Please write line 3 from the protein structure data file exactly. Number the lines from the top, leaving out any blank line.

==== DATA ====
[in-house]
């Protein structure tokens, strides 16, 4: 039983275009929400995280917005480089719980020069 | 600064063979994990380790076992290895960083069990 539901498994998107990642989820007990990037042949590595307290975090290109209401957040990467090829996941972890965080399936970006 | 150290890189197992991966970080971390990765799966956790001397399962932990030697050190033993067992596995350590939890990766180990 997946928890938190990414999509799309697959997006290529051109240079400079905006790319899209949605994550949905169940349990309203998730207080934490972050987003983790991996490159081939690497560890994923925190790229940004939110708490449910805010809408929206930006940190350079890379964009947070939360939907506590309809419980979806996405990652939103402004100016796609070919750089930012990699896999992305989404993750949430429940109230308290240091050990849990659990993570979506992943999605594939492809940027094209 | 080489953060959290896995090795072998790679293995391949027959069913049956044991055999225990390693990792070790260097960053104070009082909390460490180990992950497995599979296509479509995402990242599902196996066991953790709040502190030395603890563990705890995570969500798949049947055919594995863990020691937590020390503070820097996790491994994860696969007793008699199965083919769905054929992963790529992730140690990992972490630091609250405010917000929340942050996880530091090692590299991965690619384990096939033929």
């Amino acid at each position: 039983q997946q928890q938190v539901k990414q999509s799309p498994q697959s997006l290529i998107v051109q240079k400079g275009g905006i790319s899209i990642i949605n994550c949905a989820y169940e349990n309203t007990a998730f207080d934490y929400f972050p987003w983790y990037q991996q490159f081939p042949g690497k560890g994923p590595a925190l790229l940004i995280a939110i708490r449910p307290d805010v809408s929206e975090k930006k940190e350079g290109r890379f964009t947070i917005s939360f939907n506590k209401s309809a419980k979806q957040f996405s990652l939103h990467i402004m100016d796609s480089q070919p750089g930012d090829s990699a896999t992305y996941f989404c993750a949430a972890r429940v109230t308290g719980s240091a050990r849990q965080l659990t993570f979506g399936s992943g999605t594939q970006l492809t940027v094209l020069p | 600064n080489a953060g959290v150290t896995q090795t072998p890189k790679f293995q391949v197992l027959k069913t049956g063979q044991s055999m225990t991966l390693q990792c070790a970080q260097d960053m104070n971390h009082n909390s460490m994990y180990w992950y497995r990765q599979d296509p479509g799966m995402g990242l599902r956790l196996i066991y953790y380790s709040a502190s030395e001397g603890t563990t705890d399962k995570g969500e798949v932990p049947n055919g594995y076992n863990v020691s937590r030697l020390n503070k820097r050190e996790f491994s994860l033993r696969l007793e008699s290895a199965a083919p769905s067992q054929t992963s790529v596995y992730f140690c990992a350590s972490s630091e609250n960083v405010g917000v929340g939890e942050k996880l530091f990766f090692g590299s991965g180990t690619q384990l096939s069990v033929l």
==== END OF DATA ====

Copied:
């Amino acid at each position: 039983q997946q928890q938190v539901k990414q999509s799309p498994q697959s997006l290529i998107v051109q240079k400079g275009g905006i790319s899209i990642i949605n994550c949905a989820y169940e349990n309203t007990a998730f207080d934490y929400f972050p987003w983790y990037q991996q490159f081939p042949g690497k560890g994923p590595a925190l790229l940004i995280a939110i708490r449910p307290d805010v809408s929206e975090k930006k940190e350079g290109r890379f964009t947070i917005s939360f939907n506590k209401s309809a419980k979806q957040f996405s990652l939103h990467i402004m100016d796609s480089q070919p750089g930012d090829s990699a896999t992305y996941f989404c993750a949430a972890r429940v109230t308290g719980s240091a050990r849990q965080l659990t993570f979506g399936s992943g999605t594939q970006l492809t940027v094209l020069p | 600064n080489a953060g959290v150290t896995q090795t072998p890189k790679f293995q391949v197992l027959k069913t049956g063979q044991s055999m225990t991966l390693q990792c070790a970080q260097d960053m104070n971390h009082n909390s460490m994990y180990w992950y497995r990765q599979d296509p479509g799966m995402g990242l599902r956790l196996i066991y953790y380790s709040a502190s030395e001397g603890t563990t705890d399962k995570g969500e798949v932990p049947n055919g594995y076992n863990v020691s937590r030697l020390n503070k820097r050190e996790f491994s994860l033993r696969l007793e008699s290895a199965a083919p769905s067992q054929t992963s790529v596995y992730f140690c990992a350590s972490s630091e609250n960083v405010g917000v929340g939890e942050k996880l530091f990766f090692g590299s991965g180990t690619q384990l096939s069990v033929l």